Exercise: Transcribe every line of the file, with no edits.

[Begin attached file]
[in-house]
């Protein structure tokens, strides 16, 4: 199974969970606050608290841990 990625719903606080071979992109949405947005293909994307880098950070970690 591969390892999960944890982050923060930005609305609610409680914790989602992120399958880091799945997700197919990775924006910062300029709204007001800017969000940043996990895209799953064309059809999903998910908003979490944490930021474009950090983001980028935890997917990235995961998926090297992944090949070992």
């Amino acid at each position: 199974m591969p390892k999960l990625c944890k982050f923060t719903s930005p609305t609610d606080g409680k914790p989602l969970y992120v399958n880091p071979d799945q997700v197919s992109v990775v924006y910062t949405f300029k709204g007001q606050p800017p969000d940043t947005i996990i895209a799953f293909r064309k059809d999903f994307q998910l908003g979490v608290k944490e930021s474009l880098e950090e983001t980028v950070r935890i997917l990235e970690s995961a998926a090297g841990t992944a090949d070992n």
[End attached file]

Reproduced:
[in-house]
């Protein structure tokens, strides 16, 4: 199974969970606050608290841990 990625719903606080071979992109949405947005293909994307880098950070970690 591969390892999960944890982050923060930005609305609610409680914790989602992120399958880091799945997700197919990775924006910062300029709204007001800017969000940043996990895209799953064309059809999903998910908003979490944490930021474009950090983001980028935890997917990235995961998926090297992944090949070992």
């Amino acid at each position: 199974m591969p390892k999960l990625c944890k982050f923060t719903s930005p609305t609610d606080g409680k914790p989602l969970y992120v399958n880091p071979d799945q997700v197919s992109v990775v924006y910062t949405f300029k709204g007001q606050p800017p969000d940043t947005i996990i895209a799953f293909r064309k059809d999903f994307q998910l908003g979490v608290k944490e930021s474009l880098e950090e983001t980028v950070r935890i997917l990235e970690s995961a998926a090297g841990t992944a090949d070992n």